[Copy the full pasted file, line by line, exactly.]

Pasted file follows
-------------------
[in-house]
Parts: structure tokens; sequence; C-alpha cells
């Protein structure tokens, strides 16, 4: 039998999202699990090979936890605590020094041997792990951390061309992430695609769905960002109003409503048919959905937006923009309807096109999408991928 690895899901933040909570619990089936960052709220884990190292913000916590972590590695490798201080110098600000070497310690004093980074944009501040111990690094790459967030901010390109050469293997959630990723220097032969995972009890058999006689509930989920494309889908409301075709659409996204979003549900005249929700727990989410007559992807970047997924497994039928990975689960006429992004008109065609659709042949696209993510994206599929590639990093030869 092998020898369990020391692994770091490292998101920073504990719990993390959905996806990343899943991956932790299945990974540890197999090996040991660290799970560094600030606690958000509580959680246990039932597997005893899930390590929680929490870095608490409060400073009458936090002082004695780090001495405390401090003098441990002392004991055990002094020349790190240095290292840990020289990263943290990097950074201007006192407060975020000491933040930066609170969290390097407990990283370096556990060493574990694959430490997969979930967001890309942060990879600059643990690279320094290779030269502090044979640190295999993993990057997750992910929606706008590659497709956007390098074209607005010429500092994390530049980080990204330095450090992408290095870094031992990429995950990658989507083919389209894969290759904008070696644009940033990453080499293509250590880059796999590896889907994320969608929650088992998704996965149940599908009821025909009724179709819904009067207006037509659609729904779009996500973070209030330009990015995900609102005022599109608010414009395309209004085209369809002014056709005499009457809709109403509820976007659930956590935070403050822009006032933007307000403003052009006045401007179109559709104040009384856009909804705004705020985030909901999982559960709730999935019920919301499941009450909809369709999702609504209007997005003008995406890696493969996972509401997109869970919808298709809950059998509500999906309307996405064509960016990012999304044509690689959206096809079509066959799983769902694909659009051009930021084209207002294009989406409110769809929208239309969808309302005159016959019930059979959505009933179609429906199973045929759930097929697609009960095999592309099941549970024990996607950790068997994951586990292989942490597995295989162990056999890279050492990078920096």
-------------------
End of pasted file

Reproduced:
[in-house]
Parts: structure tokens; sequence; C-alpha cells
């Protein structure tokens, strides 16, 4: 039998999202699990090979936890605590020094041997792990951390061309992430695609769905960002109003409503048919959905937006923009309807096109999408991928 690895899901933040909570619990089936960052709220884990190292913000916590972590590695490798201080110098600000070497310690004093980074944009501040111990690094790459967030901010390109050469293997959630990723220097032969995972009890058999006689509930989920494309889908409301075709659409996204979003549900005249929700727990989410007559992807970047997924497994039928990975689960006429992004008109065609659709042949696209993510994206599929590639990093030869 092998020898369990020391692994770091490292998101920073504990719990993390959905996806990343899943991956932790299945990974540890197999090996040991660290799970560094600030606690958000509580959680246990039932597997005893899930390590929680929490870095608490409060400073009458936090002082004695780090001495405390401090003098441990002392004991055990002094020349790190240095290292840990020289990263943290990097950074201007006192407060975020000491933040930066609170969290390097407990990283370096556990060493574990694959430490997969979930967001890309942060990879600059643990690279320094290779030269502090044979640190295999993993990057997750992910929606706008590659497709956007390098074209607005010429500092994390530049980080990204330095450090992408290095870094031992990429995950990658989507083919389209894969290759904008070696644009940033990453080499293509250590880059796999590896889907994320969608929650088992998704996965149940599908009821025909009724179709819904009067207006037509659609729904779009996500973070209030330009990015995900609102005022599109608010414009395309209004085209369809002014056709005499009457809709109403509820976007659930956590935070403050822009006032933007307000403003052009006045401007179109559709104040009384856009909804705004705020985030909901999982559960709730999935019920919301499941009450909809369709999702609504209007997005003008995406890696493969996972509401997109869970919808298709809950059998509500999906309307996405064509960016990012999304044509690689959206096809079509066959799983769902694909659009051009930021084209207002294009989406409110769809929208239309969808309302005159016959019930059979959505009933179609429906199973045929759930097929697609009960095999592309099941549970024990996607950790068997994951586990292989942490597995295989162990056999890279050492990078920096």